– Charizma Y., South Bend Central Campus

Spiritual Retreat Experience

The spiritual retreat at The Bridge Church in Decatur was truly the most enlightening experience that I have had in my life. Going into the retreat I didn’t have high hopes I never really believed that God was real. It was just really hard for me to believe something I couldn’t see. During the retreat I had a very personal encounter with the guest speaker that was there. We split up into groups and I was in the group he was in charge of which was a prayer circle. He went around in a circle and prayed for each of us individually, when he got to me he prayed for a lot of very private stuff that I never told him about. This experience was weird for me, but I felt he honestly knew what happened in my life.

Going into the next group I was thinking that this was an indication that God was real. In this second group we talked about getting closer to God and how he can help us in our lives. I got a lot of knowledge from this group about God and how to get over some of the doubts that I was having about him. After this group I knew I wanted to acknowledge he was there, but I wasn’t ready to fully believe in him yet. The next group really helped me fully embrace God. With the help of one of our campus teachers, Mr. Reyes, I prayed to accept God into my life. After we prayed I half expected to see a beam of light come out of the sky and hear angels sing, but, sadly, that didn’t happen; I did get a feeling in me that I made the right choice. In the course of one day I changed my mind completely, and I feel like I always have someone to talk to.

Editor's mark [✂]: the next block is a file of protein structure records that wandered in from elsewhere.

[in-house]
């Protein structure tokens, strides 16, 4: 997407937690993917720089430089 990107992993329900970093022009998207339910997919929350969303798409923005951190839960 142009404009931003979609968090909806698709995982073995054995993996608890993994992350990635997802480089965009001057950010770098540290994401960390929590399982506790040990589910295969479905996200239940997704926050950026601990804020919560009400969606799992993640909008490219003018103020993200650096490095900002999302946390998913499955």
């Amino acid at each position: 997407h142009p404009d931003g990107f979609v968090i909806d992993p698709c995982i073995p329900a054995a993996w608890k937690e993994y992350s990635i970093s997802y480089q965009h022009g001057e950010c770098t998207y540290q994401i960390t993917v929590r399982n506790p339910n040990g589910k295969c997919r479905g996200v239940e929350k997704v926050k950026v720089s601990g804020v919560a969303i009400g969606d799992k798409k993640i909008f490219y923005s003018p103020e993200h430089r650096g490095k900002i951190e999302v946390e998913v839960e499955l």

– Drew C., Berne Sophomore

Kokomo Student Raps about Pain and Change

Yeah, i’ve been in and out of trouble since i was 13. Livin this life is like livin a sick dream, I was a sick teen, in and out of the streets. i was 15 the day that my sister died, i was lost in time, i didn’t know Christ, i started losin my life. I was losin my mind, i’m supprized im even alive.